A Post About Monitor Calibration:
Sorry for the lack of posts! My computer screen was blacking out intermittently, so I sent it back to Apple. On a side note, I am so glad that I bought Applecare! They replaced the screen, and gave me an additional 90 days on my warranty (I only have a few days left to my Applecare). It took a total of three business days, and I received it in the morning as well. Anyway, because of that, I have been busy reloading all the software back into my computer (one suggestion before I ship the computer was to do a clean install), and it’s been taking me ages. Since I’m still having a bit of difficulty locating all of my software, I thought I’d do my monitor calibration.
I’m pretty sure there are many of you who are either experts at this, and many who don’t really even know about monitor calibration. I’m definitely not an expert at this but since this is a blog (a photoblog no less), I thought some of you might find it a little interesting to see what I do to calibrate my screen. I’m hoping this post will help any of you who are thinking about purchasing equipment to calibrate your monitors or those who don’t even know what monitor calibration is.
Why is Monitor Calibration so Important?:
Well, think about it, many of us spend a small fortune on camera equipment…If you’re buying Leica (and many of you who visit this blog probably do), you’re probably spending enough to buy a decent car. And why do we spend so much on our photographic equipment? The simple answer is because we want the best possible image. Well, that’s pretty hard to achieve without a monitor that gives you the correct color.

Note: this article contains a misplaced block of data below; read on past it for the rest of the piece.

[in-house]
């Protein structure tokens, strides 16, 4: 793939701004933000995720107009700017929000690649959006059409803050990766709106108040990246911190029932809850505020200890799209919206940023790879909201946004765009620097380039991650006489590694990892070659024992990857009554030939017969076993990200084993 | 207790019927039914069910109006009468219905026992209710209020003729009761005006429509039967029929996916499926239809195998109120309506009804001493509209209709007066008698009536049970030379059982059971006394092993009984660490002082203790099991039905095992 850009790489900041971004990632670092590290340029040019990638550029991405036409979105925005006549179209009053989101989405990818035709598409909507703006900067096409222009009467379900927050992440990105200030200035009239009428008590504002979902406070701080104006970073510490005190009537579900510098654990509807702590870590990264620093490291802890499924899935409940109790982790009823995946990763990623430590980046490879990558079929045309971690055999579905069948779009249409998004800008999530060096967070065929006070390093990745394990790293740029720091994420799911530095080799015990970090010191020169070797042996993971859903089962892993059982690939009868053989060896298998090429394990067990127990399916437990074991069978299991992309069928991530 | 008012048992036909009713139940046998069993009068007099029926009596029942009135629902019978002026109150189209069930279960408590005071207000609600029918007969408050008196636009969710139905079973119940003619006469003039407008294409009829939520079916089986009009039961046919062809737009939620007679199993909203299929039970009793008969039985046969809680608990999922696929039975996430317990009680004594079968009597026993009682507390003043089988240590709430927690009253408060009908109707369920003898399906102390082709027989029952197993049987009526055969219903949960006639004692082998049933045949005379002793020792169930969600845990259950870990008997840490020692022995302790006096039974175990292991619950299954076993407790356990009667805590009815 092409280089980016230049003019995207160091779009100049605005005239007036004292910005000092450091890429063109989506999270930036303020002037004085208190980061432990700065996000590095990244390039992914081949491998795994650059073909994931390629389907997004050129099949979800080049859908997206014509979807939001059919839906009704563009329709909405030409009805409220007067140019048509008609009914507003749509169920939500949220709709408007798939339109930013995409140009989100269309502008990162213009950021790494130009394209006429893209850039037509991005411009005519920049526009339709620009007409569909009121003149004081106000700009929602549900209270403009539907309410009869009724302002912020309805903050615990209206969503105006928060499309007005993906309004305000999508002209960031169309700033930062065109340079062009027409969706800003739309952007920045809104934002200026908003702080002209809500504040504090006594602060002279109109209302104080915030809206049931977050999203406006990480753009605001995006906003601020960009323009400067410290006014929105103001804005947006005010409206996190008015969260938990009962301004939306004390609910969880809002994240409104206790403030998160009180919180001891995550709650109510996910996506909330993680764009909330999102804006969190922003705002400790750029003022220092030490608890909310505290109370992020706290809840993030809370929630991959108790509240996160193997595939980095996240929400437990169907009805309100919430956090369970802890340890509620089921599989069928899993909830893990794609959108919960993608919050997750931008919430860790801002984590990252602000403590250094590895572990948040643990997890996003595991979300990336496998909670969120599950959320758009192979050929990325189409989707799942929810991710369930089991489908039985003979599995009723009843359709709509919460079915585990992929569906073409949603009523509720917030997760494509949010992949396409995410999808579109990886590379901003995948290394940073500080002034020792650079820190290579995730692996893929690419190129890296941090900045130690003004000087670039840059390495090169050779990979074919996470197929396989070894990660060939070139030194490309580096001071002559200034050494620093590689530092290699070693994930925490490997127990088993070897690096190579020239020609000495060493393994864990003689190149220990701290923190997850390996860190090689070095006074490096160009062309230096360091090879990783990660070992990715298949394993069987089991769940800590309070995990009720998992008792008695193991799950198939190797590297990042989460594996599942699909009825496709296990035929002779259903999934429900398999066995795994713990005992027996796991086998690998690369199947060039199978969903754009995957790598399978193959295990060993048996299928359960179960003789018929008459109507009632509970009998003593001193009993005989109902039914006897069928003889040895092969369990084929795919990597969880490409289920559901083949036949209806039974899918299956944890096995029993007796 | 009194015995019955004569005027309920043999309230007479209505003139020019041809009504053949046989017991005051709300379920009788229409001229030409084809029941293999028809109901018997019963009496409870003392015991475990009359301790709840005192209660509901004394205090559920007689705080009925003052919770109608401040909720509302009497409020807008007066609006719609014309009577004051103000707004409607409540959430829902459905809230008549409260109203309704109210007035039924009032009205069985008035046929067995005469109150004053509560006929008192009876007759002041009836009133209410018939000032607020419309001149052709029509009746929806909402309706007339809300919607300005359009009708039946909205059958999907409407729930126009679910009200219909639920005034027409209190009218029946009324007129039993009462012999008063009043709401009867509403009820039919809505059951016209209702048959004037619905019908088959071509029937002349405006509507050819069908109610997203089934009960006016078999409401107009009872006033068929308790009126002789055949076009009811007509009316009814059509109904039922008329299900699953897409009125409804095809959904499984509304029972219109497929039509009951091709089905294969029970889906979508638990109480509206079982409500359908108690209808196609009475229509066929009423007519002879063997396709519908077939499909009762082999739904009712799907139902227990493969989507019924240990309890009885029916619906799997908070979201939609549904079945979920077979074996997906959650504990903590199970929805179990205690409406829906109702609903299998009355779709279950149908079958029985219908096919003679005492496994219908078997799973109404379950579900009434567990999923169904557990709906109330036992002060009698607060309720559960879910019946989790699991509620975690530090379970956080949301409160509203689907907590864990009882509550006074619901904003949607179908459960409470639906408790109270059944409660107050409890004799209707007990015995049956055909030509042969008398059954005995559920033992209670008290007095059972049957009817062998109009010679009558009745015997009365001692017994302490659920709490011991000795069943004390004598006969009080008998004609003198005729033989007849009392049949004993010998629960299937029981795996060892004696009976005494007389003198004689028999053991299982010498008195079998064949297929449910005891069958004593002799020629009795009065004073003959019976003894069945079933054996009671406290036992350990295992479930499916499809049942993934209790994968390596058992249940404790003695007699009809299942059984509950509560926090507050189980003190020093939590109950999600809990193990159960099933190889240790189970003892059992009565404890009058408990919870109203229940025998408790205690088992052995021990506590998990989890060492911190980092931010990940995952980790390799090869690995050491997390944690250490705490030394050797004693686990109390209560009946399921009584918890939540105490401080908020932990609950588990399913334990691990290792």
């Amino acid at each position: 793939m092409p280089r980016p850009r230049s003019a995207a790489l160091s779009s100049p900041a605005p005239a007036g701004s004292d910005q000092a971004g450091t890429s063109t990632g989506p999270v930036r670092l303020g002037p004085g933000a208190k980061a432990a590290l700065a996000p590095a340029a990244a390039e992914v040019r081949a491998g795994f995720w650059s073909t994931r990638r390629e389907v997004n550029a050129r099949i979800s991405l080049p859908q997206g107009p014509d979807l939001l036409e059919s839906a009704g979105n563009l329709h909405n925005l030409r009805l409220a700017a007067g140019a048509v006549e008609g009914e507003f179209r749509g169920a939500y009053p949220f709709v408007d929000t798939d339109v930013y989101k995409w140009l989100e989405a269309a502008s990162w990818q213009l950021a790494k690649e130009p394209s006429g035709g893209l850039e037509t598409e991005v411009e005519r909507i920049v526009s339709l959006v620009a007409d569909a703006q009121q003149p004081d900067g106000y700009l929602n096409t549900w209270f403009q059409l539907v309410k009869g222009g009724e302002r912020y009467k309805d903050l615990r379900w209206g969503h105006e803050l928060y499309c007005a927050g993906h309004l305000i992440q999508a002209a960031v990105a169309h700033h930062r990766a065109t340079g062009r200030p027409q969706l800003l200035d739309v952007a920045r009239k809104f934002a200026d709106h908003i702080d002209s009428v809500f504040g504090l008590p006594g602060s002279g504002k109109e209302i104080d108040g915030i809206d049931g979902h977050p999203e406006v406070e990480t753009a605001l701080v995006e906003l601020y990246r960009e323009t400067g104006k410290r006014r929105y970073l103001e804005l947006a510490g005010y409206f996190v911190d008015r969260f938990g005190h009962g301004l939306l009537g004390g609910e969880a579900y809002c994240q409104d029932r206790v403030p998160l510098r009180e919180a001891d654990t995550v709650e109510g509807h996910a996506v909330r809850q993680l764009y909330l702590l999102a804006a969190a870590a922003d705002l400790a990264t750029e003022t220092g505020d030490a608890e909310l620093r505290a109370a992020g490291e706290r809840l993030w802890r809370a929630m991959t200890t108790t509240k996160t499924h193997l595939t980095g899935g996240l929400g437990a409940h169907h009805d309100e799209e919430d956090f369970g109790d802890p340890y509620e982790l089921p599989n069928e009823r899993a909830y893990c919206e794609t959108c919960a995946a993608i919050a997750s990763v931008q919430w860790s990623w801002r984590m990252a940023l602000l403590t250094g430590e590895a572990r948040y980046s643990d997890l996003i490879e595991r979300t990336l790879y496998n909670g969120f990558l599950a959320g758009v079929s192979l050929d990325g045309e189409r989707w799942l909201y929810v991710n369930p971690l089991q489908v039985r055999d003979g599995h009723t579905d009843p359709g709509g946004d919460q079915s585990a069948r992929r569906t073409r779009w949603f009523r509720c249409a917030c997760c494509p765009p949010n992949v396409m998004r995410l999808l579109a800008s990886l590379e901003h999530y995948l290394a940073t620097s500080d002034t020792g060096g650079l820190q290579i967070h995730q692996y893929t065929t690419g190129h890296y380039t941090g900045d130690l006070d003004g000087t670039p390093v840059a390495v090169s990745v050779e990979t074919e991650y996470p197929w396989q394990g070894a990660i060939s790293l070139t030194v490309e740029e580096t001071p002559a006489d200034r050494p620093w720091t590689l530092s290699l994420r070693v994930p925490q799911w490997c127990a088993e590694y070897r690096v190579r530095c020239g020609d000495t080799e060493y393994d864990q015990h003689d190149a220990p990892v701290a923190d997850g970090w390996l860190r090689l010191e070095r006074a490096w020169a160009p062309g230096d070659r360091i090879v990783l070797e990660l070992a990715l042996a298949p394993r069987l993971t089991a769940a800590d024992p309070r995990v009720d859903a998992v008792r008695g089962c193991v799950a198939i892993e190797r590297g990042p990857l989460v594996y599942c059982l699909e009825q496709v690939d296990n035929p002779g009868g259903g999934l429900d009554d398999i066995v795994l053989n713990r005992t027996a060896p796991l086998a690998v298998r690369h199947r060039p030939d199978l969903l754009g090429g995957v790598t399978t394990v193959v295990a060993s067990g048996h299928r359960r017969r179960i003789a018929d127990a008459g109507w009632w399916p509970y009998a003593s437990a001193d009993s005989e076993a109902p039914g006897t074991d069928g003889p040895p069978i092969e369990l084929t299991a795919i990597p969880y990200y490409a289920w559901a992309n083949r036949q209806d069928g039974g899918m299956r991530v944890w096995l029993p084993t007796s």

It is true that some of these colorimeters used for monitor calibration are expensive. I use the X-Rite Eye-One Display 2, and that unit can cost almost $200. There are some that cost even more than that. But if you’re spending all that time working on your images, don’t you want the print to reflect your work? It simply does not make sense to spend all that time post-processing only to find out that when you finally print it, all the colors are out of wack. When I first got into digital, I remember working on this one print, and how much I loved it. Then, when I brought it over to the lab, I found that not only were my colors different, the print was extremely dark.
Moreover, monitor calibration can make a HUGE difference, especially if you’re like me, and you use a laptop screen. I love the Macbook Pro LED laptop screens because they are so bright and vivid but this is also a huge problem when I’m post-processing. With my monitor correctly calibrated, I get much more truer colors, and the luminance is correct. It turned out that my screen was way to bright, and there was a blue cast that I did not notice until I did the monitor calibration. You have to think of monitor calibration as a way of standardizing…so that if you were to bring your print to another correctly calibrated computer, you would essentially get the same looking image. With correct monitor calibration, you should be able to print your print from a lab, and have it come back the way that you expected it to be with little or no adjustment done to the print.
Why Did I Choose The X-Rite Eye-One Display 2 For Monitor Calibration?: